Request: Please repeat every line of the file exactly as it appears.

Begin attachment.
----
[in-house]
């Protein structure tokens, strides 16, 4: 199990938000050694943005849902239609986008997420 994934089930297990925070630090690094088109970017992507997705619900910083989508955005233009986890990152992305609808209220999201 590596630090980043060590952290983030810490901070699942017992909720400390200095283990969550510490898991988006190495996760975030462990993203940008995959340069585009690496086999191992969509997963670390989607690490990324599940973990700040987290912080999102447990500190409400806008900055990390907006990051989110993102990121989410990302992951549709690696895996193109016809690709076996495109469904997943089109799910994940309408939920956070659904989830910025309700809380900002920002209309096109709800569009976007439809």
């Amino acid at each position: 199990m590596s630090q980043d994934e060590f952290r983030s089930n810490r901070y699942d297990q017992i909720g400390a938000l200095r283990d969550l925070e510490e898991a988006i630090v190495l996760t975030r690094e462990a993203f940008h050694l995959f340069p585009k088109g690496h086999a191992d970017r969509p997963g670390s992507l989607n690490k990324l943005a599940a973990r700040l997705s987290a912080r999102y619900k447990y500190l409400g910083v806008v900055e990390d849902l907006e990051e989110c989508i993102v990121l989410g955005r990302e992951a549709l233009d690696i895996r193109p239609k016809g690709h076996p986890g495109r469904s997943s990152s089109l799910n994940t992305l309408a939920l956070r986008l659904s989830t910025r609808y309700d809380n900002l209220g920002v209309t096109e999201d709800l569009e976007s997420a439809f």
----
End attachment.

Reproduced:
[in-house]
């Protein structure tokens, strides 16, 4: 199990938000050694943005849902239609986008997420 994934089930297990925070630090690094088109970017992507997705619900910083989508955005233009986890990152992305609808209220999201 590596630090980043060590952290983030810490901070699942017992909720400390200095283990969550510490898991988006190495996760975030462990993203940008995959340069585009690496086999191992969509997963670390989607690490990324599940973990700040987290912080999102447990500190409400806008900055990390907006990051989110993102990121989410990302992951549709690696895996193109016809690709076996495109469904997943089109799910994940309408939920956070659904989830910025309700809380900002920002209309096109709800569009976007439809």
């Amino acid at each position: 199990m590596s630090q980043d994934e060590f952290r983030s089930n810490r901070y699942d297990q017992i909720g400390a938000l200095r283990d969550l925070e510490e898991a988006i630090v190495l996760t975030r690094e462990a993203f940008h050694l995959f340069p585009k088109g690496h086999a191992d970017r969509p997963g670390s992507l989607n690490k990324l943005a599940a973990r700040l997705s987290a912080r999102y619900k447990y500190l409400g910083v806008v900055e990390d849902l907006e990051e989110c989508i993102v990121l989410g955005r990302e992951a549709l233009d690696i895996r193109p239609k016809g690709h076996p986890g495109r469904s997943s990152s089109l799910n994940t992305l309408a939920l956070r986008l659904s989830t910025r609808y309700d809380n900002l209220g920002v209309t096109e999201d709800l569009e976007s997420a439809f």